Figure 4. Comparison of the heatwave peak dates over the 18 selected winemaking regions in Europe. Different peak dates are represented by different colors.
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Figure 5. Left panel: highest and lowest yield decrease due to heatwaves for each winemaking region at the peak date. Right panel: geographical representation of the highest and lowest decrease in yields over Europe at the peak date.
Figure 5. Left panel: highest and lowest yield decrease due to heatwaves for each winemaking region at the peak date. Right panel: geographical representation of the highest and lowest decrease in yields over Europe at the peak date.
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Figure 6. Average relative yield differences (%) for all the regions at each peak date.
Figure 6. Average relative yield differences (%) for all the regions at each peak date.
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Table 1. Targeted winemaking regions (18 in total), with country and region designation, along with their centroid longitude and latitude, and area-means of annual mean temperature (T) and precipitation sum (P), calculated from the E-OBS dataset, version 19.0e, over the baseline period of 1986–2015. The three highest and lowest values are highlighted in bold.
Table 1. Targeted winemaking regions (18 in total), with country and region designation, along with their centroid longitude and latitude, and area-means of annual mean temperature (T) and precipitation sum (P), calculated from the E-OBS dataset, version 19.0e, over the baseline period of 1986–2015. The three highest and lowest values are highlighted in bold.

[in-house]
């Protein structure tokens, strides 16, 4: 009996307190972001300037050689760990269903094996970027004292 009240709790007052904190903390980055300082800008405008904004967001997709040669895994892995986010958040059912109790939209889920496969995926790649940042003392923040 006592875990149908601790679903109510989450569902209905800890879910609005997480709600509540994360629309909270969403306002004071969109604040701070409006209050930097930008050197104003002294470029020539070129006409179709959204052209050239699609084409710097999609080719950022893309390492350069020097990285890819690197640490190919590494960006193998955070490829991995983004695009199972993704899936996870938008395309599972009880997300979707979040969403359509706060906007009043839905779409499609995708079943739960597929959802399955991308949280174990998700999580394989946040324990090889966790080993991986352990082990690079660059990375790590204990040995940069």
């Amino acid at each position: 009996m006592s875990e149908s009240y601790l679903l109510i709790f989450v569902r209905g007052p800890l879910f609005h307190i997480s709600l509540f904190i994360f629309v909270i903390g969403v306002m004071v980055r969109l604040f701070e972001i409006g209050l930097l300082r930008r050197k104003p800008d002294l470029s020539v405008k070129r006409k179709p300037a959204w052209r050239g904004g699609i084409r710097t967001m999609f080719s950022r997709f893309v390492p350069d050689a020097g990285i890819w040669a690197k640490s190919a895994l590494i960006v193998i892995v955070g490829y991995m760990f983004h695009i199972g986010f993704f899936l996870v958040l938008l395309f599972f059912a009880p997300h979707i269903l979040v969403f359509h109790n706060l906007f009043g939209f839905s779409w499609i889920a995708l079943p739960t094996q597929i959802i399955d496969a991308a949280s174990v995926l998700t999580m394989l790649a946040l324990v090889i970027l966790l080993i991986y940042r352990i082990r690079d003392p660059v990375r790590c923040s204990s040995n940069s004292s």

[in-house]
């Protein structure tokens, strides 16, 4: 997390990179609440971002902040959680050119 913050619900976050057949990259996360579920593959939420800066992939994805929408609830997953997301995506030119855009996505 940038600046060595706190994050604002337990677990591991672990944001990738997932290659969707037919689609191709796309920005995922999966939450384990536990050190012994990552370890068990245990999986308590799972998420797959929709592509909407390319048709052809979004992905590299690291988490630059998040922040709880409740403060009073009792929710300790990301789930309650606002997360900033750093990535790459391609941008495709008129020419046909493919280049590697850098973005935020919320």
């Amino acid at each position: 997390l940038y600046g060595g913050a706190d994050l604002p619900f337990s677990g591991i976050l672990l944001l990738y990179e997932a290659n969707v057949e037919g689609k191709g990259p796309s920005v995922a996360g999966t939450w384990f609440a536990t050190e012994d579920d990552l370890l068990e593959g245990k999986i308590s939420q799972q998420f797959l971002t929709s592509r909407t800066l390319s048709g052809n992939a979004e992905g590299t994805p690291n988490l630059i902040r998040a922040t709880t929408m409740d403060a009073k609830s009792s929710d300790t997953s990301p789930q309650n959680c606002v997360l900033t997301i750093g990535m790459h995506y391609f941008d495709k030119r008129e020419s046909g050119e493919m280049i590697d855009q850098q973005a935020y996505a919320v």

COUNTRYREGIONLON (°)LAT (°)T (°C)P (mm)
FranceAlsace7.3848.2010.6605
Bordeaux0.5544.5013.2807
Champagne4.0049.1610.5664
Loire Valley0.1347.1212.3684
Rhone4.8344.0614.7733
GermanyMosel6.8749.2810.4766
Rheinhessen8.1349.9210.6579
ItalyEmilia-Romagna10.9344.5013.1840
Piedmont8.6744.6613.3988
Sicily13.9937.6415.9482
Tuscany11.7743.0813.6723
LuxembourgMoselle6.3549.5510.3743
PortugalAlentejo−7.5638.3817.2562
Douro−7.5541.1713.3830
Minho−8.4141.8214.1956
SpainLa Mancha−2.6939.6514.2455
La Rioja−2.4041.5711.5523
Ribera del Duero−4.3641.6312.3423

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Fraga, H.; Molitor, D.; Leolini, L.; Santos, J.A. What Is the Impact of Heatwaves on European Viticulture? A Modelling Assessment. Appl. Sci. 2020, 10, 3030. https://doi.org/10.3390/app10093030

AMA Style

Fraga H, Molitor D, Leolini L, Santos JA. What Is the Impact of Heatwaves on European Viticulture? A Modelling Assessment. Applied Sciences. 2020; 10(9):3030. https://doi.org/10.3390/app10093030

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Fraga, Helder, Daniel Molitor, Luisa Leolini, and João A. Santos. 2020. "What Is the Impact of Heatwaves on European Viticulture? A Modelling Assessment" Applied Sciences 10, no. 9: 3030. https://doi.org/10.3390/app10093030